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Classification System: APG IV

Superregnum: Eukaryota
Regnum: Plantae
Cladus: Angiosperms
Cladus: Eudicots
Cladus: Core eudicots
Cladus: Rosids
Cladus: Eurosids I
Ordo: Rosales

Familia: Rosaceae
Subfamilia: Amygdaloideae
Tribus: Amygdaleae
Genus: Prunus
Subgenus: P. subg. Prunus
Sectio: P. sect. Persica
Species: Prunus kansuensis
Name

Prunus kansuensis Rehder
References

Journal of the Arnold Arboretum. Cambridge, MA 3:21. 1921
USDA, ARS, National Genetic Resources Program. Germplasm Resources Information Network - (GRIN) [Online Database]. [1]

Prunus kansuensis (Chinese: 甘肃桃; pinyin: Gānsù táo; lit. 'Gansu peach'), sometimes called the Chinese bush peach, is a putative species of peach native to China. It is found in Gansu, Guizhou, Hubei, Qinghai, Shaanxi and Sichuan provinces. It is a shrub or tree 3 to 7 m (10 to 23 ft) tall, preferring to grow at 1,000 to 2,300 m (3,300 to 7,500 ft) above sea level.[4] A genetic and morphological study has shown that it is conspecific with Prunus persica, the cultivated peach.[5] P. kansuensis is being investigated as a source for rootstocks and for crop improvement due to its resistance to multiple diseases, to drought, and to frost.[6][7] It is unaffected by peach mosaic virus,[8] resistant to the root-knot nematode Meloidogyne incognita,[9] and tolerates winter temperatures down to −35 °C (−31 °F).[10][11]
Prunus kansuensis pit (left) grooved but not pitted, P. persica (center), and P. davidiana (right)[12]

Description

Prunus kansuensis can be difficult to distinguish from its close relatives P. mira (Tibetan peach), P. davidiana (Chinese wild peach), and P. persica (domestic peach), especially if only vegetative characters are used.[a] Many specimens of P. kansuensis are shrubs, whereas most specimens of the other species are trees. P. kansuensis and P. mira have smooth endocarps (covering of the seed) but P. davidiana and P. persica endocarps have the typically pitted appearance seen in domestic peaches.[5] P. kansuensis can be distinguished from P. mira by having externally pubescent (or rarely subglabrous) sepals; P. mira sepals are externally glabrous. P. davidiana mesocarps (the flesh of the fruits) dry out, the other species' fruits remain moist. P. davidiana has a number of other distinguishing characters, and is also genetically divergent from the other peaches.[5]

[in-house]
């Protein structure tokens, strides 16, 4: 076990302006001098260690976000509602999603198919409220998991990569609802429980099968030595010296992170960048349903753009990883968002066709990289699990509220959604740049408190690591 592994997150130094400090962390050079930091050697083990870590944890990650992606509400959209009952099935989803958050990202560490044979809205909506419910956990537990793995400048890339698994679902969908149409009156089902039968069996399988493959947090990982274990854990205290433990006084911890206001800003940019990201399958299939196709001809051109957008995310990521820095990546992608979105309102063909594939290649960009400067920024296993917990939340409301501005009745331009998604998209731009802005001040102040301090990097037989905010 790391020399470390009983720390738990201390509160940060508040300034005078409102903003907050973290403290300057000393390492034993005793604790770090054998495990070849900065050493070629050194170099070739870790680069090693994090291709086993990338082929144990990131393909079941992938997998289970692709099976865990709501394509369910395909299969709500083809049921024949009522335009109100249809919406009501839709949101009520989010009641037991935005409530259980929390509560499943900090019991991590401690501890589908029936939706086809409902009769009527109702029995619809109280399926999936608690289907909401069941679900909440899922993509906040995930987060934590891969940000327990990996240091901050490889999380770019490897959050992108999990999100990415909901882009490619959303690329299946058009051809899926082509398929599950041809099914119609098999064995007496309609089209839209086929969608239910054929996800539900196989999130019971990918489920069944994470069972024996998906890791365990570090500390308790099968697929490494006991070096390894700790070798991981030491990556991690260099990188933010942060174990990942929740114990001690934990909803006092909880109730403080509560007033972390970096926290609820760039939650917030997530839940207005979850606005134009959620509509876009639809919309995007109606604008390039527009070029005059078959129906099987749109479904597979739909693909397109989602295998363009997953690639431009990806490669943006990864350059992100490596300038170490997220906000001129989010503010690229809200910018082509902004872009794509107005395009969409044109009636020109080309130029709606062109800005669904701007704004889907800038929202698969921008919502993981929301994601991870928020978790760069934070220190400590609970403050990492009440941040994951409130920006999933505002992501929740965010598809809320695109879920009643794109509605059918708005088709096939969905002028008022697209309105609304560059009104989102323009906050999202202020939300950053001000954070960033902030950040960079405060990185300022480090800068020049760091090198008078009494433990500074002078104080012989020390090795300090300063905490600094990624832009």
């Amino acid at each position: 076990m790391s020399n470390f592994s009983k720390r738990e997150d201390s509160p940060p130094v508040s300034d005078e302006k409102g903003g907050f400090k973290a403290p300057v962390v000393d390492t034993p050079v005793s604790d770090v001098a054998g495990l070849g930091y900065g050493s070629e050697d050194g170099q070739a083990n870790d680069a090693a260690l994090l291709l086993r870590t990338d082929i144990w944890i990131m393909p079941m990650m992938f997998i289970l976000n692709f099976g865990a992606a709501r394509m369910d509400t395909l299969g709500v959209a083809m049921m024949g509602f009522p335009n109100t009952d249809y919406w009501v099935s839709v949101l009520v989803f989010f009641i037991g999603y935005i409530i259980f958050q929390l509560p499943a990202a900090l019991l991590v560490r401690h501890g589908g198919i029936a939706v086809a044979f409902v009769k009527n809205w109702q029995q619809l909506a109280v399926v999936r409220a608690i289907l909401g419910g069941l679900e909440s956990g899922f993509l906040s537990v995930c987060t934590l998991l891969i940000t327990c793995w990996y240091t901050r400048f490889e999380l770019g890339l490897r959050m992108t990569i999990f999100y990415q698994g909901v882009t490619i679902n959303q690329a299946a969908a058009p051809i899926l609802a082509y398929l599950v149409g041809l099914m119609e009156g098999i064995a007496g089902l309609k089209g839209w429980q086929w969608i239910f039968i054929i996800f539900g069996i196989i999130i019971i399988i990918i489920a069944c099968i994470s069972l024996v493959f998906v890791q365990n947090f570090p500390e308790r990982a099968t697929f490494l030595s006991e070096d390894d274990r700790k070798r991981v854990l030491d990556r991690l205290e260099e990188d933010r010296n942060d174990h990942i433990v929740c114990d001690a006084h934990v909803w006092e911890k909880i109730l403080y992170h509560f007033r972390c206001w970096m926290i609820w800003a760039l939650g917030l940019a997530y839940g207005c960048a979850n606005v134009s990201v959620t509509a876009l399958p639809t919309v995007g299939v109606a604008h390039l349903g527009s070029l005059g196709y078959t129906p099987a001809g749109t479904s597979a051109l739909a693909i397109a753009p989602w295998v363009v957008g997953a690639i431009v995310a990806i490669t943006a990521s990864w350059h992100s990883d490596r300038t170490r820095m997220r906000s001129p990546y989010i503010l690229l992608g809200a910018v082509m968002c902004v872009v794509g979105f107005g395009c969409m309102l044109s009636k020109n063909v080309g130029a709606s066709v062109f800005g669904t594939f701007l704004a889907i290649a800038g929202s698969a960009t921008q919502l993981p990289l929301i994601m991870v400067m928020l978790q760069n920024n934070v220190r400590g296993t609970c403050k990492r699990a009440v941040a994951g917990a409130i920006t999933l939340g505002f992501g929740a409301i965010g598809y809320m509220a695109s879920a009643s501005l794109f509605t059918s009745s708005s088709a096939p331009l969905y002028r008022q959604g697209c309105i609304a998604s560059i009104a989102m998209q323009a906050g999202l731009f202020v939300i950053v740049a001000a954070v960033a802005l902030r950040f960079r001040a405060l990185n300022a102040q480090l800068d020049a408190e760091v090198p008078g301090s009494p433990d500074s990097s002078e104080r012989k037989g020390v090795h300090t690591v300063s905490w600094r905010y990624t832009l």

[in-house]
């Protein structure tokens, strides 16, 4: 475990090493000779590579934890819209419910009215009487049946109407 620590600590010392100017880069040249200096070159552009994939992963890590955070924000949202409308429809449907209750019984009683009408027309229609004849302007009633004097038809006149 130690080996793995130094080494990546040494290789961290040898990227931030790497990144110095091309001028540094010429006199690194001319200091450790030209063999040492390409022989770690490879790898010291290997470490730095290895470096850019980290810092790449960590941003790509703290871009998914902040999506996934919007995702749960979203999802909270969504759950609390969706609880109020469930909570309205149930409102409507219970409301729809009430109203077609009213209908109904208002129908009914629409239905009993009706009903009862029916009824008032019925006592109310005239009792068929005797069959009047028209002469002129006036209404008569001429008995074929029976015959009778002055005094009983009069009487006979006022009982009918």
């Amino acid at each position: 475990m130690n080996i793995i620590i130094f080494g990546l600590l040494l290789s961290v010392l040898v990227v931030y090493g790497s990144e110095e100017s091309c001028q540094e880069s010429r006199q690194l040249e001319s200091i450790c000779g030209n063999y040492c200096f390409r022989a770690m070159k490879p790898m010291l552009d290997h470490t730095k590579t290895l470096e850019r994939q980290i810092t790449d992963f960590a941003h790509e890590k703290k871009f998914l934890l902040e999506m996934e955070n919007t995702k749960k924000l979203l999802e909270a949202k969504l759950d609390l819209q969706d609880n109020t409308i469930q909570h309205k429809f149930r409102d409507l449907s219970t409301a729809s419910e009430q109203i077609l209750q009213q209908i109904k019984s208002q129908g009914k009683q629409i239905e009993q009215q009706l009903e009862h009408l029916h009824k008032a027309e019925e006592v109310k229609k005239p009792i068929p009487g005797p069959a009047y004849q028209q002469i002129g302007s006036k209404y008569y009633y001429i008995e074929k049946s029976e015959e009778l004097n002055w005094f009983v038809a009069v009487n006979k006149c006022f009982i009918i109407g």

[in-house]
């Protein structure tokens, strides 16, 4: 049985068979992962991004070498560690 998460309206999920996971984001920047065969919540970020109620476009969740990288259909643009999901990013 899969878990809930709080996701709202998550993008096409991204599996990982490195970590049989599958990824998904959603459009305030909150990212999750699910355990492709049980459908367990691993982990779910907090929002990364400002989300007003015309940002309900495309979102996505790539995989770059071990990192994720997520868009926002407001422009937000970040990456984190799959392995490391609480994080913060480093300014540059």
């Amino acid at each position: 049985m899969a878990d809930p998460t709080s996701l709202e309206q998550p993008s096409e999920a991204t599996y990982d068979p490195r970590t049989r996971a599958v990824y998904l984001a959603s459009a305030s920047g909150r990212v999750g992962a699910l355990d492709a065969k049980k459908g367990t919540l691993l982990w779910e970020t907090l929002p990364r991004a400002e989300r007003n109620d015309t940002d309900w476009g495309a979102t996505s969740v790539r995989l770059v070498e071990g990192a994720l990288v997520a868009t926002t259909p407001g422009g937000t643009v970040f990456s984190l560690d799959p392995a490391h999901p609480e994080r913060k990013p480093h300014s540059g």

P. kansuensis winter buds are ovoid to long ovoid and glabrous, P. persica winter buds are conical and pubescent. P. kansuensis petioles are about 0.5 to 1 cm (0.2 to 0.4 in) long, P. persica petioles are about 1 to 2 cm (0.4 to 0.8 in) long. There are subtle but inconsistent differences in the leaves, with P. kansuensis leaves typically a bit shorter and with fewer serrations per unit length than P. persica. There are also subtle difference in floral characters, the most obvious being that the styles in P. kansuensis flowers are longer than the stamens, with P. persica styles shorter (or at most equal to) their stamens.[5]
Uses